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TO THE people of little Ecuador, one of our many South American good neighbors, the people from the United States still seem a bit on the side of mystery, and it is no wonder. Of all the Americans who visit there, everyone has a different reason for coming, each reason so different from another, and everyone is different in make—up. Take, for instance, Albert B. Franklin, who is a well-known authority on these people in this little country. One afternoon, having found rooms in a quiet little hotel, between planes, he found himself with nothing to do for at least two or three hours, and rang for the montubio porter.

When the servant's face peered around the door, the young author asked what the native would do if he, himself, were not working. The Ecuadorian promptly supplied the answer by saying that he would be at the maraton in the American Parr, which was some distance from the hotel.

So Franklin asked directions to the Parr, and the servant, looking puzzled, asked why the senor desire directions, for certainemente the taxi driver would be able to find it.

But Franklin explained that he wished to walk, upon which the servant inquired if the senor was a mister? "Yes," said Franklin, "but what had that to do with it?"

"But senor, it is so rare a thing: a person who speaks Christian and yet likes to walk!"


HERE is family life in the ways of the gods, too, and here is the story of some of those little groups. The god of the sea, Agwe Woyo, and he has a son and a daughter, Agweto and Agweta Woyo. They all figure rather importantly along the coastal areas, near the waters, and not as much in spots such as Mirbalais.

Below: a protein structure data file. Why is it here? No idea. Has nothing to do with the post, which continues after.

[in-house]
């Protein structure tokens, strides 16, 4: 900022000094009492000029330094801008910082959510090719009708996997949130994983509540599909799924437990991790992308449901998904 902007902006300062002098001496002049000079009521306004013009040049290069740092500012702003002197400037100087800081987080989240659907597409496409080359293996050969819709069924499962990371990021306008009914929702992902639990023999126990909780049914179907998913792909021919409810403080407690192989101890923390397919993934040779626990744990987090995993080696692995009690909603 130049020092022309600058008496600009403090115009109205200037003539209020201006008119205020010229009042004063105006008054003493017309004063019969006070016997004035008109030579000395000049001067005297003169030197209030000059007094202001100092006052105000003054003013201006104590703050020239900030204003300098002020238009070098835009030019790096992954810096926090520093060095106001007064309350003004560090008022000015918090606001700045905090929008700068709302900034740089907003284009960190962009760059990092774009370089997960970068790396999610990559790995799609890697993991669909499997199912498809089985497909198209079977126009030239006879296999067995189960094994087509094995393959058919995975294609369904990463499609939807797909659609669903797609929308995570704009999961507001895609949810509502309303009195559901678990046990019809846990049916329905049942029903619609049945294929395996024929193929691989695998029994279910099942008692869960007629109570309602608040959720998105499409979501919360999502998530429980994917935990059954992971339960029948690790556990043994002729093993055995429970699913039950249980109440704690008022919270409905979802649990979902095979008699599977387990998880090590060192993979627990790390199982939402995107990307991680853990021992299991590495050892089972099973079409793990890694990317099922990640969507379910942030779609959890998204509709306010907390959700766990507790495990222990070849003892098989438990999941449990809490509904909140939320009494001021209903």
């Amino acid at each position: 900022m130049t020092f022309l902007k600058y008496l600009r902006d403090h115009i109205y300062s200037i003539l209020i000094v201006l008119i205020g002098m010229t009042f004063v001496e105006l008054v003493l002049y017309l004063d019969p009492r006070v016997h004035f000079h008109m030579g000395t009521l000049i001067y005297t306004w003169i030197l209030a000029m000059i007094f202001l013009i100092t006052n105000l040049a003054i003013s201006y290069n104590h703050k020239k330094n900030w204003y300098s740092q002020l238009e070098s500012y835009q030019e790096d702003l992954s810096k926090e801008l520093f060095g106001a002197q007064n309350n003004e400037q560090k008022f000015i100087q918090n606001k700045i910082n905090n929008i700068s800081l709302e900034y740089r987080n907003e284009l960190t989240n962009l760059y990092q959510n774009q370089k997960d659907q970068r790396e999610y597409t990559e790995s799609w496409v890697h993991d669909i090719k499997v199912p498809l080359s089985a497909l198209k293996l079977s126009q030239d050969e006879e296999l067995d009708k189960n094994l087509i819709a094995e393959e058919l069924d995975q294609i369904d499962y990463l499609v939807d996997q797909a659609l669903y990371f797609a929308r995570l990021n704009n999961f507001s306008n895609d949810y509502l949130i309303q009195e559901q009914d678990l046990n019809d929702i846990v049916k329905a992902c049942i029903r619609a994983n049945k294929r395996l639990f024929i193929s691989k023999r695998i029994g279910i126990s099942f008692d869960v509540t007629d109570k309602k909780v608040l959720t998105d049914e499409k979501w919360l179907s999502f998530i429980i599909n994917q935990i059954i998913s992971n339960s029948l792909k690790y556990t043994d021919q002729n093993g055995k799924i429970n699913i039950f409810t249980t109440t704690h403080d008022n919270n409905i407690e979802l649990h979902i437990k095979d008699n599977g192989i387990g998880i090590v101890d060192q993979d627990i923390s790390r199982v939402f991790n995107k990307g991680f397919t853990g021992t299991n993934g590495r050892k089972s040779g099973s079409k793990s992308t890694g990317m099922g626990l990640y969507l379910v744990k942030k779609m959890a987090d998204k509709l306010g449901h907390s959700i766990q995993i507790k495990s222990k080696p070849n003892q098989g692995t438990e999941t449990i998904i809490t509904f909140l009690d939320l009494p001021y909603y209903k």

For the loss of prestige in Mirebalais, one must understand that this is due to the fact that there is a river near Mirebalais, and the river-gods are high men, particularly the spirits of the Artibonite River, a loa named Clairme, who is a Petro deity like his wife and daughter, Mme. Clairme and Clairmezine. This little family groups lives in the deepest part of the stream, All the tributaries and streams of this river flow into the river, which in turn flows into the ocean. When the river overflows and there is a flood, it is said by the people that this is the time when Clairme goes to inspect his disciples, and all his spirits rise to greet him as he passes their mouths. As he passes, the waters which were held up for the great occasion, flow rapidly into the flooded Artibonite, as its master goes to consult with the great ruler of the sea, Agwe.

Actually, when there is the real rainy season, this legend bears up. The force of the light-colored muddy water of the major stream holds back the darker colored flow of its tributaries, and this is just as is explained in the tale. The Tombe River was once held up in this way, and the natives on seeing this, were heard to say that the Tombe was waiting for its master.—by J. Star.